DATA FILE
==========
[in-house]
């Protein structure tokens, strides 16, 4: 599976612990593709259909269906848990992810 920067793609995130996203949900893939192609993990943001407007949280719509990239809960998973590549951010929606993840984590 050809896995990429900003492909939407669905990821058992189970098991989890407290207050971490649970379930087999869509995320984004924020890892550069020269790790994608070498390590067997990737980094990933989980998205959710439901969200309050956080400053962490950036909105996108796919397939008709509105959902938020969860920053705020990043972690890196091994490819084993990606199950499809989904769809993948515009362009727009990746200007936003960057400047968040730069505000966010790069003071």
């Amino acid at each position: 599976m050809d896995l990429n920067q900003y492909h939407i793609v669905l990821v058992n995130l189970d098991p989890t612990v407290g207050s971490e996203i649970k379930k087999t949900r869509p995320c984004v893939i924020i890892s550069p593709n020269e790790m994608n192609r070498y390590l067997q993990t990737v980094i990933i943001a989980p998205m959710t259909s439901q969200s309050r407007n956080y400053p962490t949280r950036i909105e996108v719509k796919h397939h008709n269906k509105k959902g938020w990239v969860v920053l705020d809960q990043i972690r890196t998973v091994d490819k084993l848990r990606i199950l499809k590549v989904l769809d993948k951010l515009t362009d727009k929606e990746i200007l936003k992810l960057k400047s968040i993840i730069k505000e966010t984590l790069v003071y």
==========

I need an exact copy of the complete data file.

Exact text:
[in-house]
């Protein structure tokens, strides 16, 4: 599976612990593709259909269906848990992810 920067793609995130996203949900893939192609993990943001407007949280719509990239809960998973590549951010929606993840984590 050809896995990429900003492909939407669905990821058992189970098991989890407290207050971490649970379930087999869509995320984004924020890892550069020269790790994608070498390590067997990737980094990933989980998205959710439901969200309050956080400053962490950036909105996108796919397939008709509105959902938020969860920053705020990043972690890196091994490819084993990606199950499809989904769809993948515009362009727009990746200007936003960057400047968040730069505000966010790069003071």
């Amino acid at each position: 599976m050809d896995l990429n920067q900003y492909h939407i793609v669905l990821v058992n995130l189970d098991p989890t612990v407290g207050s971490e996203i649970k379930k087999t949900r869509p995320c984004v893939i924020i890892s550069p593709n020269e790790m994608n192609r070498y390590l067997q993990t990737v980094i990933i943001a989980p998205m959710t259909s439901q969200s309050r407007n956080y400053p962490t949280r950036i909105e996108v719509k796919h397939h008709n269906k509105k959902g938020w990239v969860v920053l705020d809960q990043i972690r890196t998973v091994d490819k084993l848990r990606i199950l499809k590549v989904l769809d993948k951010l515009t362009d727009k929606e990746i200007l936003k992810l960057k400047s968040i993840i730069k505000e966010t984590l790069v003071y």